Thursday’s column on what constitutes “institutional” and what exactly is an LP got people fired up, but before that I need to reiterate that my praise in that column for those doing good in the industry was not limited to the two Hall of Famers I mentioned. Although we do run the HoF and naturally want to highlight that, my thanks and deep respect extend (as I hope I made clear on Thursday) to the many of you that got in touch to highlight what they or their firms had been doing. I think we can all be proud of how the FX industry is contributing to the fight against the pandemic.
That done, let’s get back to the response to Thursday’s column. Generally speaking all of those who got in contact agreed that there was a problem with the definition of “institutional” and that too many firms were sometimes deliberately and deceptively their client base in that fashion. There was one person who thought that the “best LPs in the market are the prime-of-primes” but I think, certainly hope, they were being ironic!
Interestingly more people were fired up at my suggestion that “unique” liquidity was anything but, especially in the PoP space where they are all serviced by the same top group of LPs. Several of you highlighted that the how the PoPs curate their liquidity can make them unique thanks to the work they do building dedicated liquidity pools for clients and how they use last look for example. That is fair, although if I were to be pedantic – and that, after all, should be the strapline to this column – I would argue that the only really unique aspect would be how they curate the same liquidity streams from the same group of top LPs
Maybe we should agree that what PoPs can offer is a “unique” experience, although I would again observe that there is not the room for that many different models, after all what are we doing here, we are connecting a group of LPs with clients to whom they don’t want to extend credit and connectivity – how many different ways do you do that? Is there a liquidity pool out there without three or more of, for example, Citi, Deutsche, JP Morgan, UBS and XTX in there?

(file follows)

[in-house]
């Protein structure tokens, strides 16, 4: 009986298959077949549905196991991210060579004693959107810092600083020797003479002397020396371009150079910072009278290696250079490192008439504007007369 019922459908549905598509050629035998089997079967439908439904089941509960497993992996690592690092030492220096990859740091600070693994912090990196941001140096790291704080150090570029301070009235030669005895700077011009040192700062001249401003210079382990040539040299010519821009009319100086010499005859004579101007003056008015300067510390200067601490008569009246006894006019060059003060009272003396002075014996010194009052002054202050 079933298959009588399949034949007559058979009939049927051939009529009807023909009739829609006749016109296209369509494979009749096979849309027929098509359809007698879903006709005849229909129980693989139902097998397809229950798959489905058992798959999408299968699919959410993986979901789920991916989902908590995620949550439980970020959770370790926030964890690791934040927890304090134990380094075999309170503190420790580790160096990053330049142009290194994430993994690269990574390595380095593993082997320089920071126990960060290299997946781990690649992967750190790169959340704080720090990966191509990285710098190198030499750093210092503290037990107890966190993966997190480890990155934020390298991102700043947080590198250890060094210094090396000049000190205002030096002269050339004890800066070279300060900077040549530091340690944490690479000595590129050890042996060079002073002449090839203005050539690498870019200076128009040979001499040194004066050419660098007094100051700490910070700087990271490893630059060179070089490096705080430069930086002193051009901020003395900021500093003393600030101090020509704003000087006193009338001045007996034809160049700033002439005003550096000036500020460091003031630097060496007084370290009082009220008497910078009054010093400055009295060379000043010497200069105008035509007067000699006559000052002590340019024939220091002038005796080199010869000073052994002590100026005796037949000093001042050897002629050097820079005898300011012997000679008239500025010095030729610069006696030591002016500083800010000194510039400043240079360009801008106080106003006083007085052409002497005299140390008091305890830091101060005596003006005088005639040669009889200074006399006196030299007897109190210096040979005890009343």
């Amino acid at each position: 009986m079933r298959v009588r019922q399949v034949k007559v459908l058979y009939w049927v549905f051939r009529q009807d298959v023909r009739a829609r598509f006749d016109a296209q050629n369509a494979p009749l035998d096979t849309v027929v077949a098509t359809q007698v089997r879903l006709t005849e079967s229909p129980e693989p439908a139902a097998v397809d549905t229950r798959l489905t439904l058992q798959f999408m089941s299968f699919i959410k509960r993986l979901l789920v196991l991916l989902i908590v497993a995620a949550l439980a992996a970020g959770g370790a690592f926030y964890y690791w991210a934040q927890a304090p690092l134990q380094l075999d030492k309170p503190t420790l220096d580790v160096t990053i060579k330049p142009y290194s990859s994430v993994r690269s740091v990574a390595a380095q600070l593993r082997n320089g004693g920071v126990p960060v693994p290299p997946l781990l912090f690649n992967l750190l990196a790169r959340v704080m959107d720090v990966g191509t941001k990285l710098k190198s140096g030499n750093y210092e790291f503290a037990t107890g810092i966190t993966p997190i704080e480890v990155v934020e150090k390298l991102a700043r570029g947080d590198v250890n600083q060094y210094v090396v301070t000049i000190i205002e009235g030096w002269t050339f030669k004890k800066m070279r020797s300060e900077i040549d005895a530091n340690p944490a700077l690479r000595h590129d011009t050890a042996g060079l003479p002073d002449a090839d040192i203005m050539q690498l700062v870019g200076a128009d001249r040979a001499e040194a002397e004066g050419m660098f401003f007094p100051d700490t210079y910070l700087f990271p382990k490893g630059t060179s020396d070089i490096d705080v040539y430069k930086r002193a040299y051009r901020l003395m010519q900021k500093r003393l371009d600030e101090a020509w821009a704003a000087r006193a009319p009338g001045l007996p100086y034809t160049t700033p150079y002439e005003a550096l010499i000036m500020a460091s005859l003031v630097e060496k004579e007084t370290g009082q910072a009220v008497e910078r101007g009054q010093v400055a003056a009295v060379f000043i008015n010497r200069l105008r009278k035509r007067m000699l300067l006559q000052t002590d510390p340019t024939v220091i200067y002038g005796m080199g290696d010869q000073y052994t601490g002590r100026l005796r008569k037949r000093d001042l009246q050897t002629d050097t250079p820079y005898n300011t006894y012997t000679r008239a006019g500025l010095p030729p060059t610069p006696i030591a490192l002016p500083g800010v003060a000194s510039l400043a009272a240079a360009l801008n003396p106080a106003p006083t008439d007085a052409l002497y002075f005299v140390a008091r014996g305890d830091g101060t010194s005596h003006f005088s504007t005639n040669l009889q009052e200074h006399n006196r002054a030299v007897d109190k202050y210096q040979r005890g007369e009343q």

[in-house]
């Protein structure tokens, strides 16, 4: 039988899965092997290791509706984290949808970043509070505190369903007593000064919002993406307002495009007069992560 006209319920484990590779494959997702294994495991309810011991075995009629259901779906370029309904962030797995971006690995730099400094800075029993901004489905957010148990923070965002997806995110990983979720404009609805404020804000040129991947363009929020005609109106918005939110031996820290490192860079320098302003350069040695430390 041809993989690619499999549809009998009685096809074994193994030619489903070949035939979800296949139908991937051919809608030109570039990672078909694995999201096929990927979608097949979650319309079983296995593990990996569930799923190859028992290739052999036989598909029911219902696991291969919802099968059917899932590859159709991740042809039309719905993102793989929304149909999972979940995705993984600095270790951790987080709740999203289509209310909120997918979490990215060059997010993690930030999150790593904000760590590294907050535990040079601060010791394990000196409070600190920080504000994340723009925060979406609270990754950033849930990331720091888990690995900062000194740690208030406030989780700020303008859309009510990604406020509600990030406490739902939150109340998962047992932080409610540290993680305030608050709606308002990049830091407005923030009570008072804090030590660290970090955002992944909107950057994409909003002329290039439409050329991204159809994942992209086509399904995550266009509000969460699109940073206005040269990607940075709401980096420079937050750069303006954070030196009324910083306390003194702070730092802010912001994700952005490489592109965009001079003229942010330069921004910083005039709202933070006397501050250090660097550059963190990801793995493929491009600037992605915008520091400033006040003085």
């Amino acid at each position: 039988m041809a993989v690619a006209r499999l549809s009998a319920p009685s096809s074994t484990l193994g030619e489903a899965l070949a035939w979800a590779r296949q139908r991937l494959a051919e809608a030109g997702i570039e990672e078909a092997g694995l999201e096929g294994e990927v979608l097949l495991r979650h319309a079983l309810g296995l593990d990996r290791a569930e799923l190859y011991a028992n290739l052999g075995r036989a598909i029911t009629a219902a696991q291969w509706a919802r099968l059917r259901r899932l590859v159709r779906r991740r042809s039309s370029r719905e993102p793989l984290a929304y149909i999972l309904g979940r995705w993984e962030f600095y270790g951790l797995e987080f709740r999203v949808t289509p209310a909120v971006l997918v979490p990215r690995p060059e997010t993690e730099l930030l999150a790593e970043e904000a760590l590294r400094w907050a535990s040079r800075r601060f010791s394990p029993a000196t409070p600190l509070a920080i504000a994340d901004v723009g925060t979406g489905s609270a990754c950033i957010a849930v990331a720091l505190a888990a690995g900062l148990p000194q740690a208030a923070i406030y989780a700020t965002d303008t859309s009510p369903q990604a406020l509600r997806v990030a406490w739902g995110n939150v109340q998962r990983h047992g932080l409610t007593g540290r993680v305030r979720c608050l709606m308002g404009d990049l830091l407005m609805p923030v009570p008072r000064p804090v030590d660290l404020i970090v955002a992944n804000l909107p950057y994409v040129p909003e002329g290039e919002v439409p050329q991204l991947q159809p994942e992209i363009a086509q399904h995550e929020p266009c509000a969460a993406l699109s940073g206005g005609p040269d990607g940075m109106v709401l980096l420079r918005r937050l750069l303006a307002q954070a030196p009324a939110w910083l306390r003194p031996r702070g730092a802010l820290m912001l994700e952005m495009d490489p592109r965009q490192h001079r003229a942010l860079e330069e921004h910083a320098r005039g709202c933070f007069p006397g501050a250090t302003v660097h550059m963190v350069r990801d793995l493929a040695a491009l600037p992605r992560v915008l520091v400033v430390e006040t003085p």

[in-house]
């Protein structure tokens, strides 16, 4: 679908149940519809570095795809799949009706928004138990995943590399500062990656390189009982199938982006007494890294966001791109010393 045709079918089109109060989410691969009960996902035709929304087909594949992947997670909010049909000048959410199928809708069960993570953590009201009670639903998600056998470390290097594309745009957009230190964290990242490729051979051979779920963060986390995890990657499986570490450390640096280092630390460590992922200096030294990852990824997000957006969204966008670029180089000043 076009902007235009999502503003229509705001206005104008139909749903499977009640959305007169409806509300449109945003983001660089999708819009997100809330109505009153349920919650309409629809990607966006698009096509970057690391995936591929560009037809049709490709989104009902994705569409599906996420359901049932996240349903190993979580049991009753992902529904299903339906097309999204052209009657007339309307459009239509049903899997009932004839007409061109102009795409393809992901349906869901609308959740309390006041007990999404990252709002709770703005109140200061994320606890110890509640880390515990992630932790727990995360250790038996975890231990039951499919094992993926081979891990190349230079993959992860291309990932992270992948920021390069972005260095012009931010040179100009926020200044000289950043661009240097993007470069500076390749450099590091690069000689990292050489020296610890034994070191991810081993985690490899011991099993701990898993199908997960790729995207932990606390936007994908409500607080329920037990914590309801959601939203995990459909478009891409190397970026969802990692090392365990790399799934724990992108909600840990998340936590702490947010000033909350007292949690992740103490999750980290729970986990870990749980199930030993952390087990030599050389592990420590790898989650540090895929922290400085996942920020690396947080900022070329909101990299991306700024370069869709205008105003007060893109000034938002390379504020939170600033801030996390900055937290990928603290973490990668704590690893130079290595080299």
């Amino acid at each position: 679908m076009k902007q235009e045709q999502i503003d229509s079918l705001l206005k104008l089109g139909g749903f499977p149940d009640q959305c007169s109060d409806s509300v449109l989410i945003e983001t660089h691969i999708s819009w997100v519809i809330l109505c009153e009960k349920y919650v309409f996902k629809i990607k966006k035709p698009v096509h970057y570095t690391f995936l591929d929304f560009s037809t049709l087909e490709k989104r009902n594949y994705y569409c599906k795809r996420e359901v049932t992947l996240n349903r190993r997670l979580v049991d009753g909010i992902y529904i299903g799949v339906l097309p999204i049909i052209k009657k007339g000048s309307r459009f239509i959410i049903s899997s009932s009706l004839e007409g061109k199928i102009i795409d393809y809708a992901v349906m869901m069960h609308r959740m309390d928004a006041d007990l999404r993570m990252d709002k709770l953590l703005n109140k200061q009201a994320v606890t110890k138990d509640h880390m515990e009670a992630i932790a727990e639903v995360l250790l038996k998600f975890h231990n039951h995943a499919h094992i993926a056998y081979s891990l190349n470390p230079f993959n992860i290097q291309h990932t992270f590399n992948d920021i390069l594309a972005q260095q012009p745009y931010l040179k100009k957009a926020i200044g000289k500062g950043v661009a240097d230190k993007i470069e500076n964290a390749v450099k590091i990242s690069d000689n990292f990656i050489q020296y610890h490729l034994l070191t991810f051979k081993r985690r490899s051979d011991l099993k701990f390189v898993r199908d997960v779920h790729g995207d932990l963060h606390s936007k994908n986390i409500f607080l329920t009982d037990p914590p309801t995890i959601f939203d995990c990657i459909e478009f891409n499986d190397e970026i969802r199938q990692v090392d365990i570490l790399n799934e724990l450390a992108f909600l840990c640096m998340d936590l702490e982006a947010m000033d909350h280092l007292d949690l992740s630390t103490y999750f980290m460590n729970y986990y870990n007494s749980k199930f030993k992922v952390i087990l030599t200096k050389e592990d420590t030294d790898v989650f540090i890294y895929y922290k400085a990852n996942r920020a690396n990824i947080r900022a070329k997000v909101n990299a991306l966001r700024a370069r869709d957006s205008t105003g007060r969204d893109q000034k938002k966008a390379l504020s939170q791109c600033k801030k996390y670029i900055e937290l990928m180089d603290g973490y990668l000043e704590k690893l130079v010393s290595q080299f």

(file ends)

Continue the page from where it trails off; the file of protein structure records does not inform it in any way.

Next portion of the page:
I also want to highlight, as a follow up, how many platforms don’t help the issue with the sheer number of “liquidity providers” they claim in their marketing, for this in many ways further builds the (mis)conception that there are a lot out there. Let’s take just two platforms, FXall and 360T – and I am using them because they were the easiest for me to get data on. One claims over 180 bank and non-bank LPs, the other 200.
I cannot see how there are that many genuine LPs out there. In the October 2019 UK FX Joint Standing Committee FX turnover survey, more than 98% of reported turnover was held by 18 respondents (in the US it was 98.7% held by 16). Add in maybe five or six genuine non-bank LPs that may not be covered by those surveys, chuck ion a few regional specialists and…we are still only about 15% of the way to those totals. Where do the others come from?
I need to stress that this is not about those two platforms, the others have different numbers but most claim well in excess of 50, probably the exceptions being the exchanges, who don’t necessarily acknowledge the role of liquidity provider, and FXSpotStream which is an invitation only service.
Several correspondents observed that PoPs are also “LPs”, using the counter-argument that anyone posting interest to a platform is an LP – and while I acknowledge that, I don’t accept it! In my mind an LP – perhaps as one correspondent pointed out I should use the phrase “market maker” – is someone who is offering a two-way price, that they have generated, to the market for most of the time. In other words, it is not just about, “here’s a bid or offer” it is “here is my two-way price, in a market amount – do your worst”. PoPs posting liquidity to venues are not LPs, they are posting interest, not supplying a two-way price for others to deal on.
Someone said to me the other day that lockdown is what happens when compliance runs the world and while I agree with my particular government’s approach there is some truth in that – it’s about risk aversion. Similarly, I suspect that the whole liquidity mirage that I have been discussing for so long, is actually what happens when marketing takes over the world. It was so much simpler when traders run the world!